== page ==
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For diehard fans, U2's first Singapore concert in 43 years worth the wait

Anjali Raguraman

The Straits Times/Asia News Network

 /  Sun, December 1, 2019  /  04:09 pm
For diehard fans, U2's first Singapore concert in 43 years worth the wait

Irish rock band U2 comprising (from left) drummer Larry Mullen, guitarist The Edge, frontman Bono and bassist Adam Clayton performing at the National Stadium to a 50,000-strong sold-out crowd on Saturday. (The Straits Times/Gavin Foo)

The long wait was worth it for many diehard fans who attended Irish rock band U2's debut concert at the National Stadium on Saturday.

At one point, frontman Bono jokingly declared "this is the greatest rock 'n' roll band at the National Stadium tonight" to the 50,000-strong sold-out crowd present, as he called Singapore a "sci-fi city of tolerance" before launching into anthem One.

Fans' patience was tested for the last 43 years as the rock legends - which include guitarist The Edge, bassist Adam Clayton and drummer Larry Mullen - gave Singapore a miss in their tour stops.

Last night they performed the seminal 1987 album, The Joshua Tree, in full, along with hit songs from the rest of their four-decade-plus catalog, including Beautiful Day and Even Better Than The Real Thing. They are set to perform a second show today before travelling to other Asian cities such as Tokyo, Mumbai and Manila.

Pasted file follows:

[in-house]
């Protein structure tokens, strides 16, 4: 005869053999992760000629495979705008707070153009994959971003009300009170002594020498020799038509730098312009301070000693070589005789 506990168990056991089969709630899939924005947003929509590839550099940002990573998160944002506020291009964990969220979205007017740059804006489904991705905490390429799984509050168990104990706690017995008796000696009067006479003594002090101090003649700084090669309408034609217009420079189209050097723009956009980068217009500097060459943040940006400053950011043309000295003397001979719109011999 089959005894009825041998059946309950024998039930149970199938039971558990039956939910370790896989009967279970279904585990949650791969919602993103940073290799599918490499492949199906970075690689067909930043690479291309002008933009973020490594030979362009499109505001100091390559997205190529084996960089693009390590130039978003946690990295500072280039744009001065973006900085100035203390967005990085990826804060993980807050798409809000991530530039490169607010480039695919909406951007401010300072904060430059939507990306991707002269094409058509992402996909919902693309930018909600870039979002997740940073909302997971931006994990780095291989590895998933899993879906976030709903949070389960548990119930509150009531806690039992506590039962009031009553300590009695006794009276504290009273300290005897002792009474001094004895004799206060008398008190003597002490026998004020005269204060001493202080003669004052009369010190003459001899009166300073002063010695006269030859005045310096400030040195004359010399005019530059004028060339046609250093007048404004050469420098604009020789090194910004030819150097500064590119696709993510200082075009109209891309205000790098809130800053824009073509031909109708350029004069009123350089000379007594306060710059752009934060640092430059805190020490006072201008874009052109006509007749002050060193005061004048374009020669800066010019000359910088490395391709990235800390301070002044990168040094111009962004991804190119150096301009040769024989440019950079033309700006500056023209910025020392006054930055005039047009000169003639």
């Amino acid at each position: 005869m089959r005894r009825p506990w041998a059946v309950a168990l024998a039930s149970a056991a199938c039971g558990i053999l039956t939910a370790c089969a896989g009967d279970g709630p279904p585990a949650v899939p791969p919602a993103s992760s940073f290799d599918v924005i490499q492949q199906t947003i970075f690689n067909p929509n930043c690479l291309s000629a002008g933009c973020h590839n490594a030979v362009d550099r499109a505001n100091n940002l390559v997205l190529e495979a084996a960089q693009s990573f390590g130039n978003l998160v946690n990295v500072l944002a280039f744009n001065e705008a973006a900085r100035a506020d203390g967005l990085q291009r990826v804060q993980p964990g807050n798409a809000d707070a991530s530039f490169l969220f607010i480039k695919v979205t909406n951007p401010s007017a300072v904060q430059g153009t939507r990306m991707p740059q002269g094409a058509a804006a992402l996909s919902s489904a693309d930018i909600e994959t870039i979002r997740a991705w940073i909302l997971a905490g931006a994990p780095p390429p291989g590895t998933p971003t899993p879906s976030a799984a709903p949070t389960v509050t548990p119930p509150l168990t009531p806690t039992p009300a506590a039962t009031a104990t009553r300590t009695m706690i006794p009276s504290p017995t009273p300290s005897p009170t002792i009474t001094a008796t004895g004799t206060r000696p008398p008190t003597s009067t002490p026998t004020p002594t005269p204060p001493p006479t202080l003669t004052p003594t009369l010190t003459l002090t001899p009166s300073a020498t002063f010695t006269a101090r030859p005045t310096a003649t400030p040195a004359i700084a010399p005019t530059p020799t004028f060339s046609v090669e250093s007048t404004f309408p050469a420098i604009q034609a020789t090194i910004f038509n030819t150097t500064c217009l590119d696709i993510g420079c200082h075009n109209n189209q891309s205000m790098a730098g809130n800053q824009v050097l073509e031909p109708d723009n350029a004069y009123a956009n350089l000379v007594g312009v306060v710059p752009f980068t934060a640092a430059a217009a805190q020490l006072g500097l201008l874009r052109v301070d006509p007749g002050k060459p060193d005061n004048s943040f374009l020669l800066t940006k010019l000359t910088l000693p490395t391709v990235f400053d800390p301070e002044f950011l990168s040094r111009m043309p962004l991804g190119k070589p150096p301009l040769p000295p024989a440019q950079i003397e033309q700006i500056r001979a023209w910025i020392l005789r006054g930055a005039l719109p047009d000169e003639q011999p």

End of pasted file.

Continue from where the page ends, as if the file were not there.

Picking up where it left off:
Mr Ferdinand Pereira, 35, a content manager, made his way from Malaysia for the concert. He last saw the band play in Brussels at its 2017 Experience + Innocence tour.

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"Asian crowds are generally here to hear Bono sing - not to hear themselves sing. That's the biggest difference (from the European crowd)," he said. But he believes that the Singapore show "gave those who can't fly far to Europe or elsewhere, a chance to finally see them here in South-east Asia".

This was the case for many fans, such as Indonesian Said Rizky, 42, who traveled from Jakarta with a group of 20 just to catch Bono and company in action.

The businessman spent $800 on two standing pen tickets acquired via a third party for his wife and himself, after missing out on buying tickets for the concert when they first went on sale. The tickets originally cost around $190 each.

Sporting U2 merchandise, Mr Said said: "It was worth it... (I'm willing to do) whatever it takes. I've waited more than 30 years for this."

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This article appeared on The Straits Times newspaper website, which is a member of Asia News Network and a media partner of The Jakarta Post